I am absolutely loving LinkedIn at the moment. I’d even go as far to say it is my go-to social media channel for daily updates and connections.

Over the last 12 months I have renewed my efforts to connect with professionals in my industry, clients and colleagues. I’ve followed some really fabulous and knowledgeable thought leaders and as a result, my News Feed is bursting at the seams with interesting, entertaining and educational content.

I get such a knowledge and inspiration hit from LinkedIn – it’s far more satisfying for me than Facebook or Instagram right now from a business perspective.

I’ve been on LinkedIn for years now however, for a while there, I became a little disenfranchised as even though I was using it regularly, it seemed no-one else in my professional circles was. This to me felt like I was talking and being heard by no-one.

The past 18 months though, the folk at LinkedIn have been tweaking and optimising the platform so it is far more user-friendly and the people are now starting to come!

I’ve been rolling out quite a bit of LinkedIn training to my clients, particularly those in the professional services industry, lately.

We have discussed at length about the difference of being on LinkedIn and actually using LinkedIn. The majority of them were the former but now want to learn how to best do the latter. Yay!

In my opinion there are a few simple steps that you can take to moving from a passive presence on LinkedIn to a more pro-active presence:

  1. Make an active effort to connect

Don’t just wait for people to connect with you. Stretch out your hand and start to introduce yourself.

There are several ways that you can reach out to people that you both know don’t know on LinkedIn. Networking with people by first of all connecting with them is what the platform has been designed for.

Start with the people that you do know. You don’t have to be best buddies with them. You may have met them at a conference or emailed them with an enquiry in the past. These are relevant people for you to connect with and no they won’t freak out if you reach out to connect with them at a professional level on LinkedIn.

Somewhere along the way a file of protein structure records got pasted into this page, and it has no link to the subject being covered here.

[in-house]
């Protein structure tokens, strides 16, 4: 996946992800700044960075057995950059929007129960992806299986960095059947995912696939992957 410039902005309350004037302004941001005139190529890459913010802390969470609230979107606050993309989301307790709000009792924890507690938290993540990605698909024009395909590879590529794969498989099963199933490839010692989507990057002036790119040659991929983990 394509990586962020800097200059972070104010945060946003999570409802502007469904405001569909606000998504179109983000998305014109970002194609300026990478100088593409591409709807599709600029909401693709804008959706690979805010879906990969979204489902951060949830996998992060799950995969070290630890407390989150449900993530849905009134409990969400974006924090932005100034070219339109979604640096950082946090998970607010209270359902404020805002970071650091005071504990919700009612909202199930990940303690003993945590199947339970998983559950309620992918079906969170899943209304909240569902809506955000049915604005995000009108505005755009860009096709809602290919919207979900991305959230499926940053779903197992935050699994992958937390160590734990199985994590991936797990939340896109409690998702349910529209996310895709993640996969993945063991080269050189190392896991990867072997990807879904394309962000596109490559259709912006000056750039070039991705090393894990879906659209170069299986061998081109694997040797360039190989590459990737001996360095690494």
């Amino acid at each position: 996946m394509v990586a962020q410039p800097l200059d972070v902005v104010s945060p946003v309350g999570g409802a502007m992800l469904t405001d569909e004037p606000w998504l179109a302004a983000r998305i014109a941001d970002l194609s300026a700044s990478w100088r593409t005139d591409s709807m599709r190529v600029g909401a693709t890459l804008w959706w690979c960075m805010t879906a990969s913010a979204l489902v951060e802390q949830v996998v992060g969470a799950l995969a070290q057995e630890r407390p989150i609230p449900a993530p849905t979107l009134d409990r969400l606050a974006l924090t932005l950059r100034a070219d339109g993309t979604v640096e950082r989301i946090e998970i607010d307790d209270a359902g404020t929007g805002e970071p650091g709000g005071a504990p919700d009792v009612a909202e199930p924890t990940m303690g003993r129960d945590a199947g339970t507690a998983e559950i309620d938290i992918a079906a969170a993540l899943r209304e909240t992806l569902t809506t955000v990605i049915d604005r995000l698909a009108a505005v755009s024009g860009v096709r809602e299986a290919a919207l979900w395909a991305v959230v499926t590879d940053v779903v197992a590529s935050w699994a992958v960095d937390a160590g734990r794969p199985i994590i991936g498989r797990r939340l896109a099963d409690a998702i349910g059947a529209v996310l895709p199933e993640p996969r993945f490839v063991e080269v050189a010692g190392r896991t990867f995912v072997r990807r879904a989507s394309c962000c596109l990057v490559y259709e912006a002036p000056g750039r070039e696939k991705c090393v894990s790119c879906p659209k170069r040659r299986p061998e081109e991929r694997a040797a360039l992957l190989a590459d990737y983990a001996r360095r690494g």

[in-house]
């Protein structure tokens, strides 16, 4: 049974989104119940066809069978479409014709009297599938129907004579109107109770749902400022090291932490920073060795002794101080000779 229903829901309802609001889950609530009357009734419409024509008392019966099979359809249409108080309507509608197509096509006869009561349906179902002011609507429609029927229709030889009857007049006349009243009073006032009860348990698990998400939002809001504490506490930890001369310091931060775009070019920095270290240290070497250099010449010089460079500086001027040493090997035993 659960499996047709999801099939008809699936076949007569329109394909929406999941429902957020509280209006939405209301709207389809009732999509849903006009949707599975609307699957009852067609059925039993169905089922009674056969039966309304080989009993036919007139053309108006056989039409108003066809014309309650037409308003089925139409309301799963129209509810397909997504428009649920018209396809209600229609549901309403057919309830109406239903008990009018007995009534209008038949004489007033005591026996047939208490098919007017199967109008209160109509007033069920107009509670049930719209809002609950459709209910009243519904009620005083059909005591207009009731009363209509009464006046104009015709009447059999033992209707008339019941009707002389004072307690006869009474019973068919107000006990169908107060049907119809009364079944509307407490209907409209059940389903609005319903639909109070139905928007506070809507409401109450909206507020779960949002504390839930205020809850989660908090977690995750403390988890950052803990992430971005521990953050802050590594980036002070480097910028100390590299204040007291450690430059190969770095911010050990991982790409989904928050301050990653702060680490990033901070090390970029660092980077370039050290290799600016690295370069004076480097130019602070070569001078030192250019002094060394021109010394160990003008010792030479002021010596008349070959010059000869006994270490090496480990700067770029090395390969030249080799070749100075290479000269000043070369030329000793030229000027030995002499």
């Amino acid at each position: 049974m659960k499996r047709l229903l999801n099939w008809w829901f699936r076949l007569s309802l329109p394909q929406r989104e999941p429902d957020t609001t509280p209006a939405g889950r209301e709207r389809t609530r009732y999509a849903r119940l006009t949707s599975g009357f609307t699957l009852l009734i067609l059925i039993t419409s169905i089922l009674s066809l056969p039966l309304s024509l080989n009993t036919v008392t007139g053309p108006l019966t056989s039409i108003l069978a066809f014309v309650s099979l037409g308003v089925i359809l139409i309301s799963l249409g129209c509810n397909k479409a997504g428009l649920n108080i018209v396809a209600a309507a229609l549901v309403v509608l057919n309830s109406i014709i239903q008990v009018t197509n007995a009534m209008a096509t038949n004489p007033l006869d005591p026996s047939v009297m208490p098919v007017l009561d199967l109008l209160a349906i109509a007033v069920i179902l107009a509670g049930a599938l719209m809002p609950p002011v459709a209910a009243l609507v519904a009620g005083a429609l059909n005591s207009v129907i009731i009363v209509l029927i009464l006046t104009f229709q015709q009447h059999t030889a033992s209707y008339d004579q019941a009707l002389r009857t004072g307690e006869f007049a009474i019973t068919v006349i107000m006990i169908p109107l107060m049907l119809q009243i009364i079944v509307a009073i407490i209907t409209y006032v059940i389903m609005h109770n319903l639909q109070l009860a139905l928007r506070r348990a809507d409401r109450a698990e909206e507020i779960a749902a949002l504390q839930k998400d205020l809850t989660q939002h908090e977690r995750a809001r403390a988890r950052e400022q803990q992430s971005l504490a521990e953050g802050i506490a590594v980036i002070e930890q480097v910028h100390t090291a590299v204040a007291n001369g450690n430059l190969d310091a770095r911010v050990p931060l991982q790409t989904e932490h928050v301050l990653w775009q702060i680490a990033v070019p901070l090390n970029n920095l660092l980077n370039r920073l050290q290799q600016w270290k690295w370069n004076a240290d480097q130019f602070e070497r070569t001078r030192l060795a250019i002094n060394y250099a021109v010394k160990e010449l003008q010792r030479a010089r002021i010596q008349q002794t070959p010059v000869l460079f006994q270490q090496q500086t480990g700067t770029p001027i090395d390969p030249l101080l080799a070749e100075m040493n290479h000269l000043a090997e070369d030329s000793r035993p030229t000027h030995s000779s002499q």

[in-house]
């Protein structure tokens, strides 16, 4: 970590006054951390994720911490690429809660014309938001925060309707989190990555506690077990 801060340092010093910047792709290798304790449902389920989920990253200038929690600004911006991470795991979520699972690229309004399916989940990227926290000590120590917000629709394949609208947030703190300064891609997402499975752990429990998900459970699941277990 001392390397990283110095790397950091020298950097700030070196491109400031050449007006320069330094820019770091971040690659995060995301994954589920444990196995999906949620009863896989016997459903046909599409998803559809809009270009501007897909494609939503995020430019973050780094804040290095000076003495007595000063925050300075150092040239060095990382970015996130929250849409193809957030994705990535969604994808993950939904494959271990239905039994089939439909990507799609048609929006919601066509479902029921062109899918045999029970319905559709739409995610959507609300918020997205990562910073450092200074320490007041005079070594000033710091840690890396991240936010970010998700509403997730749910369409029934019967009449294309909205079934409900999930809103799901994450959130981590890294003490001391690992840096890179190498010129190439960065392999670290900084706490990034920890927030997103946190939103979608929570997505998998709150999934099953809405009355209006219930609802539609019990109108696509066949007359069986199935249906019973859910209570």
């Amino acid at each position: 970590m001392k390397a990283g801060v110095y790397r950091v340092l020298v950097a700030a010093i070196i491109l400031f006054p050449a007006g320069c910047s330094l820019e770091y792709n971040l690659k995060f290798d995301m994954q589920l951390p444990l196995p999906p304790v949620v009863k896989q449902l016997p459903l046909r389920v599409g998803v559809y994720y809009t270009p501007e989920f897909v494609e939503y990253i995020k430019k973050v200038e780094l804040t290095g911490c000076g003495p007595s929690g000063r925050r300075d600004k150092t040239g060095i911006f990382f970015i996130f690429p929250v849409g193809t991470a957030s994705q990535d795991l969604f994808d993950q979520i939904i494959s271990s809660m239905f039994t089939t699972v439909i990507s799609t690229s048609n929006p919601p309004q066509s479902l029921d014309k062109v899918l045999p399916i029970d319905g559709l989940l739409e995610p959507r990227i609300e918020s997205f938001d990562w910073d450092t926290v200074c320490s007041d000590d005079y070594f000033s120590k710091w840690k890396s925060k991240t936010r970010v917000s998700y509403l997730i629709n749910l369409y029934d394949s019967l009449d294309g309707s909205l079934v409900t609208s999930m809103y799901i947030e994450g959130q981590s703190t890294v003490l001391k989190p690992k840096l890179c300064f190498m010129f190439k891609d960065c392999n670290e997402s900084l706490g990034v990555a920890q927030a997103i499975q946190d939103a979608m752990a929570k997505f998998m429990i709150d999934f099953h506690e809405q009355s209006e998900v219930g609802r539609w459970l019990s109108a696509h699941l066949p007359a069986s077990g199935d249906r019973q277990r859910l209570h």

Quick wins to increase your connections are to connect your email account and have LinkedIn trawl through your email contacts. It essentially picks up all the people you have ever emailed which is an awesome way to remember people you may have dealt with in the past but don’t immediately spring to mind.

On a daily basis, you can also scroll through the ‘People You May Know’ under the ‘My Network’ tab. This is where LinkedIn utilises its premise of six degrees of separation and throw all the people in the ring that have loose connections to you via other people you know.

You can search for people you meet using the search function by entering their name. Alternatively, you can search for positions that people may hold companies that may be prospects for you.

I make an effort to connect with people weekly. And as it generally happens, the more people I proactively connect with, the more people reach out and proactively connect with me.

  1. Engage with your News Feed

So once you start connecting with people you will start to notice that your News Feed populates some more with those people’s articles and activities.

Just like in any other social situation, this is your opportunity to join the conversation. Don’t lurk in the background where no-one can see you or notice you. Start liking, commenting and sharing articles that speak to you.

It’s worth noting that when you like or comment on an article this activity is visible to others in your network. So by liking and commenting you can still effectively demonstrate your alignment of your expertise and interests to your connections.

If someone has published an article that you really like, or you agree with or even don’t agree with – this is your opportunity to let them know. Keeping it professional of course!

  1. Publish content

Once you become confident and familiar with interacting with the News Feed you can start to publish your own content. This can be in ‘short form’ i.e. ‘sharing an article, photo, video or idea’ or you can ‘write an article’ which is a longer form blog style contribution.

The latter is permanently linked to your profile so people who are checking you out can view at a later date. The articles bank up so over time they benefit your profile in the way that your blog page might on your website by contributing keywords and visibility around your areas of expertise.

LinkedIn can be a really powerful tool that can help amplify your efforts to connect with industry professionals, position you as an expert and increase people’s awareness of who you are and what you do. I urge you to dive in and start using it more pro-actively to make sure you benefit from all this amazing platform has to offer.


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